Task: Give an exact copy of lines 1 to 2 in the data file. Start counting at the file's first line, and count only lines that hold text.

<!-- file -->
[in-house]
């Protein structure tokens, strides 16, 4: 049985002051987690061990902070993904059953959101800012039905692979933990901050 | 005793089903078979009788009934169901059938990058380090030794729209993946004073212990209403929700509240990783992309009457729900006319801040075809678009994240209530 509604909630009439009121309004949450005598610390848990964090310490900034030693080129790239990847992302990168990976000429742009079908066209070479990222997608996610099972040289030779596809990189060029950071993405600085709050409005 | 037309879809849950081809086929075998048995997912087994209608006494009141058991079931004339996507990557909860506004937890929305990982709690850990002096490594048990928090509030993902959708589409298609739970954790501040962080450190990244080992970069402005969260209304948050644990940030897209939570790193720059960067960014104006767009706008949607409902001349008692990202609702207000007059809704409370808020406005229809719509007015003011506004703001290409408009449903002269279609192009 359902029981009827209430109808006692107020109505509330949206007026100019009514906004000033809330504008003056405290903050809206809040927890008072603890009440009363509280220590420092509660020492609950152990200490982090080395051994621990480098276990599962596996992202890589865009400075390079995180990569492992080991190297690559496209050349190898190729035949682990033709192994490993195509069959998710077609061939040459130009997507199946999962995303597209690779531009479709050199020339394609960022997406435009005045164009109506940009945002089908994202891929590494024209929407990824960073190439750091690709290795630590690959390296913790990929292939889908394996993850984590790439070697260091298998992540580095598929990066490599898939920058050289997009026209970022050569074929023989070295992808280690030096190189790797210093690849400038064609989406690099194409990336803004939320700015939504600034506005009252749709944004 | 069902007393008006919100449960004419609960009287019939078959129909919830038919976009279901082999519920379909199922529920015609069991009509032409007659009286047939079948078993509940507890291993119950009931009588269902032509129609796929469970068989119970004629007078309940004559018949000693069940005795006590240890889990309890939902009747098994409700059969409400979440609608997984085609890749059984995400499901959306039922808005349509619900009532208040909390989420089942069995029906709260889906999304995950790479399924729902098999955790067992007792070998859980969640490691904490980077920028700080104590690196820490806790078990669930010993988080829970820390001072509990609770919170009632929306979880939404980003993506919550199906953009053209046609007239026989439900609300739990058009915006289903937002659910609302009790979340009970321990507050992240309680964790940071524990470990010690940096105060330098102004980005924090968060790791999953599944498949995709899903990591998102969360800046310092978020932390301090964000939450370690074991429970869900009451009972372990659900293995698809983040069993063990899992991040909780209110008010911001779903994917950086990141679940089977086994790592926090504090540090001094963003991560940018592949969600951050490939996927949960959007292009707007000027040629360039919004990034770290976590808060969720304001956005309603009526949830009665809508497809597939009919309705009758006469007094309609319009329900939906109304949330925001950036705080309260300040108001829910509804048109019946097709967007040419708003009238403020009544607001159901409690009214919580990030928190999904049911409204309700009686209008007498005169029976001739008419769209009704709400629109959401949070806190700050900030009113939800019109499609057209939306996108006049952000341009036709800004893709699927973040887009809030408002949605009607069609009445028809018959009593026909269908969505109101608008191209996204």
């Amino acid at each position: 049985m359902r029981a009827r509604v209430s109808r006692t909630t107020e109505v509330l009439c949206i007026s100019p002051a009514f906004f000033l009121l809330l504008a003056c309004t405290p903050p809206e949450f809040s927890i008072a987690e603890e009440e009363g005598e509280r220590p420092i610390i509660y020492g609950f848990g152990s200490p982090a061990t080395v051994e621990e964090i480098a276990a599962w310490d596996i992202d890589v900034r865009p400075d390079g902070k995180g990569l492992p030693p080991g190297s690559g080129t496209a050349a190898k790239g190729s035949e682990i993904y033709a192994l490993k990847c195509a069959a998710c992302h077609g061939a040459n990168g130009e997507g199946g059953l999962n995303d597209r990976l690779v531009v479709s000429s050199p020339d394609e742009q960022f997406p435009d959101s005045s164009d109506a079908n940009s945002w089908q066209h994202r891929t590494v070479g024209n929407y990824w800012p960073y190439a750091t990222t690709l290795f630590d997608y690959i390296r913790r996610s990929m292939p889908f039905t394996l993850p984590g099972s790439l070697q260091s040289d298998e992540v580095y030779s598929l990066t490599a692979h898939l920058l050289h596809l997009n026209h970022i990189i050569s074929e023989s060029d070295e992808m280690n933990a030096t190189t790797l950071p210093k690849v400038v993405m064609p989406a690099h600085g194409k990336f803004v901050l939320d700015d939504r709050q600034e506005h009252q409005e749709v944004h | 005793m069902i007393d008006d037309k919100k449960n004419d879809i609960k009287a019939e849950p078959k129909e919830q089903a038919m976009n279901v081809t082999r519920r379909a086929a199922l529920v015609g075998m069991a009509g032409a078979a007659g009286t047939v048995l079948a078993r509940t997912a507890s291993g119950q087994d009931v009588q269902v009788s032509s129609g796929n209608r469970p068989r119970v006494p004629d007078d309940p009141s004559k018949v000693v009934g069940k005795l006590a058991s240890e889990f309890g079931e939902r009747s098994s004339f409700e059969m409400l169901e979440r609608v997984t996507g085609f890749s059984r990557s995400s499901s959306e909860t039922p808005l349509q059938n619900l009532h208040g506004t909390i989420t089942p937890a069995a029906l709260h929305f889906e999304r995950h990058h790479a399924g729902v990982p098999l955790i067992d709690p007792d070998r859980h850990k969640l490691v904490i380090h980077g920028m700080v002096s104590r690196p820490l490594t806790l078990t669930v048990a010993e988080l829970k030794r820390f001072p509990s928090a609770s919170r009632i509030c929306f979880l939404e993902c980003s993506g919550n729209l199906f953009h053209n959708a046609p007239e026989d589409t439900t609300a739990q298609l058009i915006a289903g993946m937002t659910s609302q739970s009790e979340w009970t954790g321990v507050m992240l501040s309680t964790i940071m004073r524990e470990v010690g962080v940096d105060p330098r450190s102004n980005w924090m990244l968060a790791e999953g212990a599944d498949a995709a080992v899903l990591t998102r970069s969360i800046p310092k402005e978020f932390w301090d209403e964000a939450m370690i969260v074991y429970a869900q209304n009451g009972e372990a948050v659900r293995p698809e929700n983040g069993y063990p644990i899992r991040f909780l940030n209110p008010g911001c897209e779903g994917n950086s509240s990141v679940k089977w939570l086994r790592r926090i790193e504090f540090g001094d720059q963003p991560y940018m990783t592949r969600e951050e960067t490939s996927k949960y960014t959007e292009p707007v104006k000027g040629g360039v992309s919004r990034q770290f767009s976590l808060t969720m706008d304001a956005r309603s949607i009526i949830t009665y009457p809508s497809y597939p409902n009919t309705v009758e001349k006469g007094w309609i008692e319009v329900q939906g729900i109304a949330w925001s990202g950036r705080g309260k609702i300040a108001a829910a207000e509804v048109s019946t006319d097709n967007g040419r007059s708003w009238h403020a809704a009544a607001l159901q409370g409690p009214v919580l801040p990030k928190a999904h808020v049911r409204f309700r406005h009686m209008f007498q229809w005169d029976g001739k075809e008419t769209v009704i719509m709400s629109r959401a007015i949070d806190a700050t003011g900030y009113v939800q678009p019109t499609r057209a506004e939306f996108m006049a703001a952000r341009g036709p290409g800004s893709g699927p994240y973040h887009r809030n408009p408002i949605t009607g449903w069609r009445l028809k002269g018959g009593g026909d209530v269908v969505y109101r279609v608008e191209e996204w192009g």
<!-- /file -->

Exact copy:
[in-house]
């Protein structure tokens, strides 16, 4: 049985002051987690061990902070993904059953959101800012039905692979933990901050 | 005793089903078979009788009934169901059938990058380090030794729209993946004073212990209403929700509240990783992309009457729900006319801040075809678009994240209530 509604909630009439009121309004949450005598610390848990964090310490900034030693080129790239990847992302990168990976000429742009079908066209070479990222997608996610099972040289030779596809990189060029950071993405600085709050409005 | 037309879809849950081809086929075998048995997912087994209608006494009141058991079931004339996507990557909860506004937890929305990982709690850990002096490594048990928090509030993902959708589409298609739970954790501040962080450190990244080992970069402005969260209304948050644990940030897209939570790193720059960067960014104006767009706008949607409902001349008692990202609702207000007059809704409370808020406005229809719509007015003011506004703001290409408009449903002269279609192009 359902029981009827209430109808006692107020109505509330949206007026100019009514906004000033809330504008003056405290903050809206809040927890008072603890009440009363509280220590420092509660020492609950152990200490982090080395051994621990480098276990599962596996992202890589865009400075390079995180990569492992080991190297690559496209050349190898190729035949682990033709192994490993195509069959998710077609061939040459130009997507199946999962995303597209690779531009479709050199020339394609960022997406435009005045164009109506940009945002089908994202891929590494024209929407990824960073190439750091690709290795630590690959390296913790990929292939889908394996993850984590790439070697260091298998992540580095598929990066490599898939920058050289997009026209970022050569074929023989070295992808280690030096190189790797210093690849400038064609989406690099194409990336803004939320700015939504600034506005009252749709944004 | 069902007393008006919100449960004419609960009287019939078959129909919830038919976009279901082999519920379909199922529920015609069991009509032409007659009286047939079948078993509940507890291993119950009931009588269902032509129609796929469970068989119970004629007078309940004559018949000693069940005795006590240890889990309890939902009747098994409700059969409400979440609608997984085609890749059984995400499901959306039922808005349509619900009532208040909390989420089942069995029906709260889906999304995950790479399924729902098999955790067992007792070998859980969640490691904490980077920028700080104590690196820490806790078990669930010993988080829970820390001072509990609770919170009632929306979880939404980003993506919550199906953009053209046609007239026989439900609300739990058009915006289903937002659910609302009790979340009970321990507050992240309680964790940071524990470990010690940096105060330098102004980005924090968060790791999953599944498949995709899903990591998102969360800046310092978020932390301090964000939450370690074991429970869900009451009972372990659900293995698809983040069993063990899992991040909780209110008010911001779903994917950086990141679940089977086994790592926090504090540090001094963003991560940018592949969600951050490939996927949960959007292009707007000027040629360039919004990034770290976590808060969720304001956005309603009526949830009665809508497809597939009919309705009758006469007094309609319009329900939906109304949330925001950036705080309260300040108001829910509804048109019946097709967007040419708003009238403020009544607001159901409690009214919580990030928190999904049911409204309700009686209008007498005169029976001739008419769209009704709400629109959401949070806190700050900030009113939800019109499609057209939306996108006049952000341009036709800004893709699927973040887009809030408002949605009607069609009445028809018959009593026909269908969505109101608008191209996204």